Questionable Content Causes Advertisers to Abandon Google

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PewDiePie, possible grim reaper of YouTube IBL | REX | Shutterstock.com

Google has suffered the loss of some advertising revenue recently due to the perception that some YouTube content could hurt a company’s brand.

A recent problem has Google in a bit of a bind. It seems that some advertisers pulled their ads after they found themselves attached to some ‘questionable’ content. Google promised better tools for advertisers to avoid certain content.

In today’s world, content-driven traffic is a main source of revenue for any online venture. When YouTube launched, it provided a seemingly secure circle of benefit. Users created content and advertisers piggybacked on their draw.

PewDiePie could be the straw that broke YouTube's camel's back.Click To Tweet

So, what’s the problem?

You could say that the system got too big, too hard to manage. A more benign hypothetical: a YouTube video that vilified the fossil fuel industry was prefaced with an Exxon advertisement.

In more extreme cases, YouTube videos covering dubious, violent, profane, or lewd activities were seemingly condoned by the unrelated ads that ran before them.

Havas, a major European marketing firm, the BBC, and the UK government all have pulled their ads from YouTube. Havas told reporters that YouTube was “unable to provide specific reassurances, policy and guarantees that their video or display content is classified either quickly enough or with the correct filters.”

That’s the advertisers’ problem in a nutshell: the possibility of an ad attached to a video that hurts the brand.

The Flight of the Advertisers

Spending part of your advertisement budget with Google should be kind of a no-brainer. Their YouTube platform is as synonymous with social media as Facebook. It’s a click-rich environment.

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YouTube is huge, big enough to dwarf the online outlets of traditional media and almost rival the mainstream media in its own right. As a marketing campaign manager, you’d be crazy not to put a few dollars into YouTube.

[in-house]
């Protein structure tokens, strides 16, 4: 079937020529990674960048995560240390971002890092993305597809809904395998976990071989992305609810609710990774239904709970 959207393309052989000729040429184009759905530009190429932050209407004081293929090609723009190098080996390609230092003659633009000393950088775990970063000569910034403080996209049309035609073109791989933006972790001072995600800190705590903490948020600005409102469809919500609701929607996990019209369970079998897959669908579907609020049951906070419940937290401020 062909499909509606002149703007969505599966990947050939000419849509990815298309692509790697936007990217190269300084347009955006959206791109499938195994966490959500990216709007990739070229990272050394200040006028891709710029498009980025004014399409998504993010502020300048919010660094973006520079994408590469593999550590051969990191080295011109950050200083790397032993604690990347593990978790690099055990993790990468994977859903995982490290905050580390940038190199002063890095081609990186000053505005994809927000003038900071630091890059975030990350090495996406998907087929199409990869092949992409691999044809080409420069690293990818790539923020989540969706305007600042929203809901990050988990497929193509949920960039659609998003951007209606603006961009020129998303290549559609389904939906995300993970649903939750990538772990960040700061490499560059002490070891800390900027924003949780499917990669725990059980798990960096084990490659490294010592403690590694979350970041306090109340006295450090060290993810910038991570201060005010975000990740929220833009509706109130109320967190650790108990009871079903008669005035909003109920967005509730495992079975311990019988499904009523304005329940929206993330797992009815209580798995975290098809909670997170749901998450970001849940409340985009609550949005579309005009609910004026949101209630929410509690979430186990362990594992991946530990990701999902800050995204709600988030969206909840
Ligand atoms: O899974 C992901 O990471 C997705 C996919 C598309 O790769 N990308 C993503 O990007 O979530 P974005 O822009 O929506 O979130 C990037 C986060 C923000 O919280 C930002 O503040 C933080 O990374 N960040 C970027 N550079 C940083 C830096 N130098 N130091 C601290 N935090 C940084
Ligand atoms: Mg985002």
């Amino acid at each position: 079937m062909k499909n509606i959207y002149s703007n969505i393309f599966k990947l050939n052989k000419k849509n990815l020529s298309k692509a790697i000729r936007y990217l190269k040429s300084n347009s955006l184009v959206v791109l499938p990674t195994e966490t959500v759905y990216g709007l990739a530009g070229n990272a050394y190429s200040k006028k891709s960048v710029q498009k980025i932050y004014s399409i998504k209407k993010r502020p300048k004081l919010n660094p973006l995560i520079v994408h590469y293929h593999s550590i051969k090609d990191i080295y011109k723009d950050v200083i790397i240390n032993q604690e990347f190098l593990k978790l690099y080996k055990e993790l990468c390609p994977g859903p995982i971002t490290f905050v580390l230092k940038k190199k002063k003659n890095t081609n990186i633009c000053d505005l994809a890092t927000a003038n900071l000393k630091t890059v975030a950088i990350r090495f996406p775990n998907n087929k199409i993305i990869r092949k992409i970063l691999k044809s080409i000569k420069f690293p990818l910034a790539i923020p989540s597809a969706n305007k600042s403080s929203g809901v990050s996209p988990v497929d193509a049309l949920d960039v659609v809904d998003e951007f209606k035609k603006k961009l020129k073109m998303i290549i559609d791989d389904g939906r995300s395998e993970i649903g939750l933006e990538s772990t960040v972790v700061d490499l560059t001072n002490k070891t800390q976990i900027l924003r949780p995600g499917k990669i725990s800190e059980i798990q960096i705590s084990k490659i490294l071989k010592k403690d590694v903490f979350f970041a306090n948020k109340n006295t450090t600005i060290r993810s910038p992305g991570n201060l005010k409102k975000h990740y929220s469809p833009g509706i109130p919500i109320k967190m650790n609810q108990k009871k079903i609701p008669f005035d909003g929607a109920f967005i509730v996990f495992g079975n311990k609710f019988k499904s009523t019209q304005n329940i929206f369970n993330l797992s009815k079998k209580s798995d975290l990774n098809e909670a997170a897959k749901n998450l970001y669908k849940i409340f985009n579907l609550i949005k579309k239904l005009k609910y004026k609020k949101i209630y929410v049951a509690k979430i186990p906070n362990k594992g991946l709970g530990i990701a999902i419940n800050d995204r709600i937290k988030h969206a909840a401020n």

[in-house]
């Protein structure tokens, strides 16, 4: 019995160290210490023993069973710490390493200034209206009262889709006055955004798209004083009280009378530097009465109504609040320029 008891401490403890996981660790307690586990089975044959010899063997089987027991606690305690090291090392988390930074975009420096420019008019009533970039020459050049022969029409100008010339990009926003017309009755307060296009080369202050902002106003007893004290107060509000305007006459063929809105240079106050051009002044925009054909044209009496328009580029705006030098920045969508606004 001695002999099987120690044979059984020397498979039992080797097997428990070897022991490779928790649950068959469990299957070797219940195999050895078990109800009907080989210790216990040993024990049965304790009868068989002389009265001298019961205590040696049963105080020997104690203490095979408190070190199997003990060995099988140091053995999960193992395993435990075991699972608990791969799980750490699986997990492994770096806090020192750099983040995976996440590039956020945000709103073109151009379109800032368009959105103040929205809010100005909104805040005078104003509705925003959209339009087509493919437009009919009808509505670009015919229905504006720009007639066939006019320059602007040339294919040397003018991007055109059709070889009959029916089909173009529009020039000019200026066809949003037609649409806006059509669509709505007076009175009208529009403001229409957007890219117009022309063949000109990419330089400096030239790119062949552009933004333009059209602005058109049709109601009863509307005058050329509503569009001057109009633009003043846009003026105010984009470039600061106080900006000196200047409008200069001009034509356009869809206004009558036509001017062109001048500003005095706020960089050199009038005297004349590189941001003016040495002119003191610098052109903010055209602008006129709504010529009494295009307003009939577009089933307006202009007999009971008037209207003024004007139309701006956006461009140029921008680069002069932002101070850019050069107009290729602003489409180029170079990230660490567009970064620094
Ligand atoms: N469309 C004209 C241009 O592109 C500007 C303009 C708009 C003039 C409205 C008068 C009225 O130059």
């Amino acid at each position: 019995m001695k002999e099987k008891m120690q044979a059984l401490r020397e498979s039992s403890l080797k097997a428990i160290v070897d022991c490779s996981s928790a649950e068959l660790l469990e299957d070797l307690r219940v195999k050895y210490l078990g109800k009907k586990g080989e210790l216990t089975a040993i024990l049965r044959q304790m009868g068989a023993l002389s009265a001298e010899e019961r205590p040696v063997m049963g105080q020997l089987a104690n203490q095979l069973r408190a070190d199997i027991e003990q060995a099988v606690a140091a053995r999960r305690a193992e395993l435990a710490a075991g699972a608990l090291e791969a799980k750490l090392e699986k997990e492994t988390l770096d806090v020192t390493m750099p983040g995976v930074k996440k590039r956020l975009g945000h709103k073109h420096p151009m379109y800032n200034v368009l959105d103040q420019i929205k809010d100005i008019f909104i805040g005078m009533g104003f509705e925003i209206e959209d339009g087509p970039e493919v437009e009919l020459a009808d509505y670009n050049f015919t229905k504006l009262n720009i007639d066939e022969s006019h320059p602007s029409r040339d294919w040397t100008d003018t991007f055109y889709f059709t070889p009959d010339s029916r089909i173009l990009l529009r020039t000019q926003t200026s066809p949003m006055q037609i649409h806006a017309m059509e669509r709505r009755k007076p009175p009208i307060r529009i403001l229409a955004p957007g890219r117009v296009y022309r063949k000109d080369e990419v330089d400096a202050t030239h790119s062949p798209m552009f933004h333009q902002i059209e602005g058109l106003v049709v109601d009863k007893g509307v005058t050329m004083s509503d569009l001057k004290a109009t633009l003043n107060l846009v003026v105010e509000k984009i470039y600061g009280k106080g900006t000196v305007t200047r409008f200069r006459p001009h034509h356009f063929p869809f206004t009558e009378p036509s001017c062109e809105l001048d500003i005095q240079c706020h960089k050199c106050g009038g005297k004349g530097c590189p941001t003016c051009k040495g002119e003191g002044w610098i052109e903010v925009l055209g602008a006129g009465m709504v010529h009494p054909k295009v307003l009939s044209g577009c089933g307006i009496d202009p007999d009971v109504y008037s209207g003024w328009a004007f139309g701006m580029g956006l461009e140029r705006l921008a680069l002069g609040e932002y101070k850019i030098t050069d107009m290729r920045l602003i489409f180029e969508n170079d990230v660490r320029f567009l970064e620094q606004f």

By the way, advertisers pay anywhere from $.10 to $.30 per ad view.

Many advertisers thought the same thing, but if recent years have taught us anything it is that social media can be a stirring pot for controversy. The most recent example concerning YouTube comes from one Felix ‘PewDiePie’ Kjellberg.

Kjellberg is the single largest YouTube channel on the site, hosting millions of subscribers and raking in millions of views.

His success landed him deals with big mainstream media outlets like Disney. Yet, after videos construed as anti-semitic, Kjellberg lost the deal.

Google’s European boss, Matt Brittin, said that the company would improve advertising placement. According to The Guardian, Brittin didn’t say whether Google would look for extremist content or rely on users to flag it as they have in the past.

The rhetoric could be enough to damage Google’s image and profitability, as one British politician asserted that Google has profited from hatred.

Securing a Future for User-Created Content

Now remember kids, Google is a big, ultra-successful technology company. This controversy was just a minor setback.

Or maybe not, as Brian Weiser from Pivotal Research noted that this controversy could “curtail global growth this year,” per Barron’s Next.

According to reports from Google and their advertising arm, AdWords, new tools are being implemented to give advertisers greater control over the kind of content their products are paired with. We see Google bouncing back.

Which is good, because if a few bad jokes had ruined YouTube, all our entertainment are belong to the trash.

User-created content is a unique facet of modern culture, and there has never been anything quite like it in the history of the world. That being said, Internet users do not have to physically confront their actions. This creates a sort of blind confidence, and as a result, people show their dark sides to the net.

As we pointed out earlier, user created content doesn’t really make much money for the user. And when it does, as with PewDiePie, a slip up can take all the real cash away. In short, cash isn’t the motivation for YouTubers. It’s recognition, and that’s not going anywhere.

Google will let advertisers control where their ads go, and hopefully that will bring them back to the fold.

What do you think? Is this just a minor issue for Google, or is it something more serious?

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